Bush Cites 'Steady Progress' in Iraq
By John D. Banusiewicz
American Forces Press Service
WASHINGTON, Oct. 5, 2003 With the first battalion of 750 soldiers trained for the new Iraqi army, President Bush said coalition efforts continue to make "steady progress" toward Iraqi self-government.
"For decades, Iraq's army served the interests of a dictator," Bush said in his weekly radio address Oct. 4. "Today, a new army is serving the Iraqi people. And less than a year from now, Iraq will have a 40,000-member military force, trained and dedicated to protecting their fellow citizens."
More than 80,000 Iraqis now are working in jobs related to the country's security, Bush said, including almost 2,500 in the Civil Defense Corps, 4,700 in the border guard and a facility-protection force of more than 12,000.
"And more than half of the Iraqis under arms are police officers," he added, "instructed by professionals like New York City's outstanding former police chief, Bernard Kerik." The kingdom of Jordan, Bush said, has announced it will help train more Iraqi police officers.
Bush contrasted the missions of the Iraqi police force under Saddam Hussein with the accomplishments of the fledgling police force of today.
"For three decades, the police in Iraq were the feared enforcers of a dictatorship. Now Iraq's new police are enforcing the just laws of an emerging democracy," he said. "Already the Iraqi police are assuming greater responsibility, and greater risks. This week, Iraqi officers aided a series of joint raids by American troops, leading to the arrest of more than 50 suspected criminals and terrorists.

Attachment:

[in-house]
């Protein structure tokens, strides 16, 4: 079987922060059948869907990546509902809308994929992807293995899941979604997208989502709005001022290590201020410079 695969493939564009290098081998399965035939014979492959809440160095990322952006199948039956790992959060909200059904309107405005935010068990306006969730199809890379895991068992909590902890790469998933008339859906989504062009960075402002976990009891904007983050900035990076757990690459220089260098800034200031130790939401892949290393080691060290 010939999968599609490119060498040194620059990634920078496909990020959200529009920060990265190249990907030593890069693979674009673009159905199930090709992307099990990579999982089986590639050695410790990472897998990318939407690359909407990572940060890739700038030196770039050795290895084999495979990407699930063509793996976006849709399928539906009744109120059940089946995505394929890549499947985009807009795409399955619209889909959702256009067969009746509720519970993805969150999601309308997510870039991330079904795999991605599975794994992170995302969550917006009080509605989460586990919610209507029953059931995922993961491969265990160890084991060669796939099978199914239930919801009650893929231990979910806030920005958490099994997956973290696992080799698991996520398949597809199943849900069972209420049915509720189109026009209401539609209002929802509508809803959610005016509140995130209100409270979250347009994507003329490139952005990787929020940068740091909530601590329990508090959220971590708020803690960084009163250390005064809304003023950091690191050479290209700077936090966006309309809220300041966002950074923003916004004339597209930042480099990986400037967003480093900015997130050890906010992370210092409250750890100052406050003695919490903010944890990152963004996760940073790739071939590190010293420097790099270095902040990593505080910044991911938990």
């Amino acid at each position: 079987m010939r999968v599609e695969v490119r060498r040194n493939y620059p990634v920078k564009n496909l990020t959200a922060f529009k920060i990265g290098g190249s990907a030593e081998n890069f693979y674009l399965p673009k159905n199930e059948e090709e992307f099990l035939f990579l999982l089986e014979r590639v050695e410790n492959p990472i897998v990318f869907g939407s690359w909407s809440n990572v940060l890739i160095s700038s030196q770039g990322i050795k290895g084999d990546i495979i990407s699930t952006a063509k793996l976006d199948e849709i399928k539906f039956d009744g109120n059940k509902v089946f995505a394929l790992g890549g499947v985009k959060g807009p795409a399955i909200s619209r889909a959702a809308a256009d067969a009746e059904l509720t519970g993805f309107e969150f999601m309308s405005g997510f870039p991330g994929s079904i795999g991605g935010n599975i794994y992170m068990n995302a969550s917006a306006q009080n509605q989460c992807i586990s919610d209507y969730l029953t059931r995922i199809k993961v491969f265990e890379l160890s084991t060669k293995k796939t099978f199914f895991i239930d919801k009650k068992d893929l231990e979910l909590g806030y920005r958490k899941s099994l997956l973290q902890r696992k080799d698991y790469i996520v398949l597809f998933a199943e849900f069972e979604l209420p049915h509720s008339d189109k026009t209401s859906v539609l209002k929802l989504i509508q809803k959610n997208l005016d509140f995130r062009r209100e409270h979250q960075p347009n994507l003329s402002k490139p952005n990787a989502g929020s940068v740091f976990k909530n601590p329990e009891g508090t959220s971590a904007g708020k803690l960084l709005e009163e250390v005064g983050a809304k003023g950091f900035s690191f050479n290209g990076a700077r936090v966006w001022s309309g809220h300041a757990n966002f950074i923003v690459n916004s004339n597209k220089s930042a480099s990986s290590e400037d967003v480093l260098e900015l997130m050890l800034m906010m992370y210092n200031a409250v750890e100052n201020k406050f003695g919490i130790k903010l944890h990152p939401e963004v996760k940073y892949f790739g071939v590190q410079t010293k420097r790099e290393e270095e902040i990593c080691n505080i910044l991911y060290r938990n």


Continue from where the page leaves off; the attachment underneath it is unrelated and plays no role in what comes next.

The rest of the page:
"We're on the offensive against the desperate holdouts and Saddam loyalists who oppose progress in Iraq," Bush continued. "The free nation we are helping to build will be free of them."
Bush said all other coalition rebuilding efforts hinge on security. "A secure Iraq will protect the nation's schools, and the hospitals that are opening, and the roads that are being built, and the water and power facilities we are repairing," he said.
Coalition forces in Iraq, he added, understand their mission. "The men and women of our coalition have shown bravery and skill and compassion in Iraq," the president said. "And they know their mission. They know that we are fighting terrorists in Iraq so that we will not have to face them and fight them in the streets of our own cities.
"Our forces know that a secure and sovereign Iraq will be a setback for terrorists and an inspiration to all who dream of freedom in the Middle East," he continued. "And the world can be certain this essential mission in the war on terror will be completed."